I’ve been spending considerable time traveling in the land of memory in the past few days. It was prompted by looking at some old photos of the best man I have ever know, my mother’s father, a man named Ernest Cleek, once a publicist for a major resort hotel and then editor of a small weekly country newspaper in an impossibly rural county in the Virginia mountains.
He was not a perfect man. He liked to argue politics, and he was fond of quoting from the Bible and the classical Greeks and Romans, but retelling the stories in his own way. Towards the end of his life he had a quite painful bone cancer. The newspaper was operated out of an small old bank building, and he kept a fifth of whisky in the old vault. One swig seemed to contain the pain for an afternoon. He never complained.
He was honest in everything. He had compassion. More than once he bought shoes for kids too poor to afford them, so they could go to school. We’d stop by chain gangs and he’d give them and the deputies cigarettes for a break from the hot Virginia summer sun. He was endlessly patient with children. He’d married a girl from a rich family and though he was poor, loved her with a ferocity I have not seen often. She was a Southern lady, and when she cried in frustration at his stubbornness, she’d go in the bathroom and turn on the water so no one could hear.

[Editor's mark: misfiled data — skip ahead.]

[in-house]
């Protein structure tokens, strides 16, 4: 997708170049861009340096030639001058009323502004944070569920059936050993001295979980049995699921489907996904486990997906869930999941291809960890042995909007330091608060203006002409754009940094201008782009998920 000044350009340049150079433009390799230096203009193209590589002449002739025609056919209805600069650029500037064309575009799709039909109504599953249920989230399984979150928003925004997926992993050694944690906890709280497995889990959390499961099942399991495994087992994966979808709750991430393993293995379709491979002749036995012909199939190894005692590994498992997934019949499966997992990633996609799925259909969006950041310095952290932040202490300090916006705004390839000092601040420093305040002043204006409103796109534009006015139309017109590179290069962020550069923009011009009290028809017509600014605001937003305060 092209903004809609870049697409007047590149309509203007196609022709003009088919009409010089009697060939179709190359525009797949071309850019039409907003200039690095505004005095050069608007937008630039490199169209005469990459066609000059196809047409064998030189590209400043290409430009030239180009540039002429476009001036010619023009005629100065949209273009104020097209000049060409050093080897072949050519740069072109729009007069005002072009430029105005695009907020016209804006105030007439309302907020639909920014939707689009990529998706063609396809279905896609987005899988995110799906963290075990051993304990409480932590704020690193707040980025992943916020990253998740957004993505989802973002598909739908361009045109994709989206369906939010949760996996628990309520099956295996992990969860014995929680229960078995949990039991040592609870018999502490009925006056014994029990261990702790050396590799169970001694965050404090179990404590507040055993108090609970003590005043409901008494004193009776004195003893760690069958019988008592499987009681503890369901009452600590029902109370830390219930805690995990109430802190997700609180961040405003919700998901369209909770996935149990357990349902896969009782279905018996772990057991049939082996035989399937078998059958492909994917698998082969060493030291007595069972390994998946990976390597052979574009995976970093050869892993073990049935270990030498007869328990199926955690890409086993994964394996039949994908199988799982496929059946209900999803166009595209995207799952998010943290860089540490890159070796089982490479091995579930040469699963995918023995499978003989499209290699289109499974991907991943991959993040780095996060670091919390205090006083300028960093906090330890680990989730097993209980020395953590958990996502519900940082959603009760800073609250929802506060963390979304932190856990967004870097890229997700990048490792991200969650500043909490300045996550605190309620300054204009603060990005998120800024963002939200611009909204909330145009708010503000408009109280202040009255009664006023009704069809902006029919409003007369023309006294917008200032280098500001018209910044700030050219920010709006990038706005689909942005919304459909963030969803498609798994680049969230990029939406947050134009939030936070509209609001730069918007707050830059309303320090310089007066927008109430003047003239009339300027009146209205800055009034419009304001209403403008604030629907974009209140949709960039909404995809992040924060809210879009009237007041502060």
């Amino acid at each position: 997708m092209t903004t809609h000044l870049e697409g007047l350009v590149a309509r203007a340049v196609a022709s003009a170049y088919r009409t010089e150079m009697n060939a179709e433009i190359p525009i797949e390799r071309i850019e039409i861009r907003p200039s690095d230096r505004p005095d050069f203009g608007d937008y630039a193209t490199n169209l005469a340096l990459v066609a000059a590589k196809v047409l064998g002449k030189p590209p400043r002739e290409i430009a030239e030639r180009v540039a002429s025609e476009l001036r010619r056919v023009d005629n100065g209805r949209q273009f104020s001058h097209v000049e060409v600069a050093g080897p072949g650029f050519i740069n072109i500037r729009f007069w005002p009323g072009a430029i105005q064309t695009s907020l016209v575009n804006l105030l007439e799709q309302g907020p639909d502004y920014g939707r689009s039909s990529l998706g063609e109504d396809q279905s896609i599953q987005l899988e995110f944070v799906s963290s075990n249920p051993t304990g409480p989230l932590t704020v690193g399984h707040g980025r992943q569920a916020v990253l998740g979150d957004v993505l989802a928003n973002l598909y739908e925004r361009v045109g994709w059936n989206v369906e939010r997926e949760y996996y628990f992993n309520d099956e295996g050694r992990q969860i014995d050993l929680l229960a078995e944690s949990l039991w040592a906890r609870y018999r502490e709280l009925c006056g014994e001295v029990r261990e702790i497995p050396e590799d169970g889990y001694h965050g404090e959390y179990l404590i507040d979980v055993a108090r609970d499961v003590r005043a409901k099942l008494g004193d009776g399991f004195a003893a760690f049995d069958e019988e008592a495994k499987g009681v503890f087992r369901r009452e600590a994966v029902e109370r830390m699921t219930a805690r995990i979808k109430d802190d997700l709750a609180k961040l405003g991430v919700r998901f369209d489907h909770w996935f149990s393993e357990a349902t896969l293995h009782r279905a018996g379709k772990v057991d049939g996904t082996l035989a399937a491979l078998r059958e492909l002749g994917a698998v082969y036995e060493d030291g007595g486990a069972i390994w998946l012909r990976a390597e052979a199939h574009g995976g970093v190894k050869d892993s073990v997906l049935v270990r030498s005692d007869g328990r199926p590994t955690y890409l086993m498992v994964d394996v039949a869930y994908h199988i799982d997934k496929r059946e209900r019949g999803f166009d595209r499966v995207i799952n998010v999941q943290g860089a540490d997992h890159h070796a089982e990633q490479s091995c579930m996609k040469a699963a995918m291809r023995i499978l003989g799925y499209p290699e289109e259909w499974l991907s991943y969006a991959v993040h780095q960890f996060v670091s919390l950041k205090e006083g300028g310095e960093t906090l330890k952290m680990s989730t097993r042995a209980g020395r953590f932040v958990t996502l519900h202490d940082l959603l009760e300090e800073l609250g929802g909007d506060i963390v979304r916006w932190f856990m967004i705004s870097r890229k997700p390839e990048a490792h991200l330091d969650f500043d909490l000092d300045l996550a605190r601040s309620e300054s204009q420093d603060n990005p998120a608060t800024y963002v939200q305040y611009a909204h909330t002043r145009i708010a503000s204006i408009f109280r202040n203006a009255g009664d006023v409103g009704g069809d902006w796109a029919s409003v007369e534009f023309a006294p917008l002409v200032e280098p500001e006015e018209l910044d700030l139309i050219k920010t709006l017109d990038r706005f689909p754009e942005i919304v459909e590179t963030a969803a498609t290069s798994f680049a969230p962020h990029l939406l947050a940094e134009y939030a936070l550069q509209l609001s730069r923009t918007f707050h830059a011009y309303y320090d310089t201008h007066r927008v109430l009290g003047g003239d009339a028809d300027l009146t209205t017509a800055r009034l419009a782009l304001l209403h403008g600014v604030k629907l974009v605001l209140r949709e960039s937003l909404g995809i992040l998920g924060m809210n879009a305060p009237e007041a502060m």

He had a sense of humor that could find something to laugh at in the bleakest of times. He did not laugh at people, he had a gentle sense of humor that could make most people smile, poking fun at human pretensions and hubris. He had a temper, but controlled it and rarely spoke in anger. He did not have enemies; he saw people as people, who he sometimes disagreed with. I wish I had that temperate way.
Once when I was small, the grocer gave me a dime too much change. I bragged about it and he promptly drove us back and I walked in and gave the grocer the dime. My grandfather said it wasn’t my dime and that in time I’d understand what he meant. Now, I do.
But there’s more. While he was in some ways a loving almost Old Testament patriarch, for him a family was an anchor in this world. Family was family—but someone being family was not an excuse to forgive contemptable behavior like cowardice or taking advantage. For him, marriage was a partnership, not a dictatorship. His wife was his partner, not his possession. He did not physically discipline his children—his disapproval was enough to stop them in their tracks. He thought a man who raised a hand against his children or partner was a poor excuse for a human being.
So here it is, in another century. We inhabit a real world, not a house of memory. What I’m left with is a definition of what makes a good man. A good man is honest and has compassion. A good man has the imagination to be able to walk in another person’s shoes. A good man treats his partner as a partner, fully equal in all ways. A good man understands that success and prosperity does not make him better than someone else. A good man loves his country and yet criticizes it when he thinks it can do better.
A good man loves this blue world and accepts that life is a gift to be cherished. A good man accepts that love is a mystery and is a gift to be cherished.
Deep knowledge,and happy reading.
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